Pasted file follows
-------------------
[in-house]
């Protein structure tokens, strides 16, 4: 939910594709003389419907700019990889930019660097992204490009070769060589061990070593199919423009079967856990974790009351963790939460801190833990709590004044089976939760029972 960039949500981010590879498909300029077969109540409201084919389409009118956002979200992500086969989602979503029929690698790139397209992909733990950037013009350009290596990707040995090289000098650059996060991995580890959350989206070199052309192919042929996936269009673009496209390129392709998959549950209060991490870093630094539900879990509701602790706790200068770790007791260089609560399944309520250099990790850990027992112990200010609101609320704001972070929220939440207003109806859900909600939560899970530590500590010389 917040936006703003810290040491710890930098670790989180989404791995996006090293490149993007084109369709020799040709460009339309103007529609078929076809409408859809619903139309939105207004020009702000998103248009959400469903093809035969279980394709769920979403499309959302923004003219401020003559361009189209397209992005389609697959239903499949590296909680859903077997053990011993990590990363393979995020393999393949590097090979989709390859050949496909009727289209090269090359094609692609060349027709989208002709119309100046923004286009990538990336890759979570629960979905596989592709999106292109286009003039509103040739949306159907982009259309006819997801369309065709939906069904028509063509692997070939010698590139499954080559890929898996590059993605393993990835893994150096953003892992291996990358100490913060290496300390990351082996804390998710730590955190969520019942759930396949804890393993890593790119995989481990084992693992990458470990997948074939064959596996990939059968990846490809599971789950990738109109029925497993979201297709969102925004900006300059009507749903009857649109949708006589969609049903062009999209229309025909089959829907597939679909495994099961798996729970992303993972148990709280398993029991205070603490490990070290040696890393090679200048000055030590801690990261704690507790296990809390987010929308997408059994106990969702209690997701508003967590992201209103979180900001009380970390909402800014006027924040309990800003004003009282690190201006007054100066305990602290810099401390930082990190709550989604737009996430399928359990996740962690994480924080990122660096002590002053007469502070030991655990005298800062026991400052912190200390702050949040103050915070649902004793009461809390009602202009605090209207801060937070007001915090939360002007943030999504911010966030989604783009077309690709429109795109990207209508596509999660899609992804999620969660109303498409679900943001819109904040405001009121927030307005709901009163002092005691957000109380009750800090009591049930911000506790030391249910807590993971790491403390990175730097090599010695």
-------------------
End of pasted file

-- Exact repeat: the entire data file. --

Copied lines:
[in-house]
């Protein structure tokens, strides 16, 4: 939910594709003389419907700019990889930019660097992204490009070769060589061990070593199919423009079967856990974790009351963790939460801190833990709590004044089976939760029972 960039949500981010590879498909300029077969109540409201084919389409009118956002979200992500086969989602979503029929690698790139397209992909733990950037013009350009290596990707040995090289000098650059996060991995580890959350989206070199052309192919042929996936269009673009496209390129392709998959549950209060991490870093630094539900879990509701602790706790200068770790007791260089609560399944309520250099990790850990027992112990200010609101609320704001972070929220939440207003109806859900909600939560899970530590500590010389 917040936006703003810290040491710890930098670790989180989404791995996006090293490149993007084109369709020799040709460009339309103007529609078929076809409408859809619903139309939105207004020009702000998103248009959400469903093809035969279980394709769920979403499309959302923004003219401020003559361009189209397209992005389609697959239903499949590296909680859903077997053990011993990590990363393979995020393999393949590097090979989709390859050949496909009727289209090269090359094609692609060349027709989208002709119309100046923004286009990538990336890759979570629960979905596989592709999106292109286009003039509103040739949306159907982009259309006819997801369309065709939906069904028509063509692997070939010698590139499954080559890929898996590059993605393993990835893994150096953003892992291996990358100490913060290496300390990351082996804390998710730590955190969520019942759930396949804890393993890593790119995989481990084992693992990458470990997948074939064959596996990939059968990846490809599971789950990738109109029925497993979201297709969102925004900006300059009507749903009857649109949708006589969609049903062009999209229309025909089959829907597939679909495994099961798996729970992303993972148990709280398993029991205070603490490990070290040696890393090679200048000055030590801690990261704690507790296990809390987010929308997408059994106990969702209690997701508003967590992201209103979180900001009380970390909402800014006027924040309990800003004003009282690190201006007054100066305990602290810099401390930082990190709550989604737009996430399928359990996740962690994480924080990122660096002590002053007469502070030991655990005298800062026991400052912190200390702050949040103050915070649902004793009461809390009602202009605090209207801060937070007001915090939360002007943030999504911010966030989604783009077309690709429109795109990207209508596509999660899609992804999620969660109303498409679900943001819109904040405001009121927030307005709901009163002092005691957000109380009750800090009591049930911000506790030391249910807590993971790491403390990175730097090599010695």